Answer: Improving the soil is so important and so beneficial for the plants in the long run that it is worth the trouble -- you will have to lift the plants, incorporate the amendments and then replant. (You can't raise the soil level around existing plants -- they will smother for lack of air at the roots and/or the crowns will rot.)
The plants should be dug up with hefty root balls and should not be out of the ground any longer than necessary -- protect the roots from temperature extremes, drying sun and wind and place them in the shade. If you think it is going to take you a while to accomplish the work (more than a day or so), you might consider designating a holding area where you can set the plants into the soil temporarily.
Early spring is a good time for transplanting. Take a large root ball, replant immediately at the same depth the plant grew before, firm the soil gently but firmly around it and water it in. Most plants won't know they've been moved if you work carefully.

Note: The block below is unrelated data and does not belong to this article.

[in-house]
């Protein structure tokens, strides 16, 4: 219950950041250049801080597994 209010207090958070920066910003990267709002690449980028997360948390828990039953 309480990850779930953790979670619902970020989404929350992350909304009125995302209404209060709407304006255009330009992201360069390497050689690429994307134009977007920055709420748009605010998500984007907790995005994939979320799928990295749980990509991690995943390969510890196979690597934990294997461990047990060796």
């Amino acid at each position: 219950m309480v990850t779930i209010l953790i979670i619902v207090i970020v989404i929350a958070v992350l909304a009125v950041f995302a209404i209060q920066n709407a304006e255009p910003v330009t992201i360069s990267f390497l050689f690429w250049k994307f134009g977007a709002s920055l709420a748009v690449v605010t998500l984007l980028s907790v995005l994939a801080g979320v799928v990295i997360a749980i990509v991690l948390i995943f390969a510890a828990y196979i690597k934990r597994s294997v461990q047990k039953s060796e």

Finally, keep in mind that once the soil in your perennial beds is well prepared, then regular mulching with organic materials and occasional top-dressing with compost or shredded leaves or well-rotted aged manure can all help to build and maintain the soil on an on-going basis. Your plants will definitely show the difference, too!
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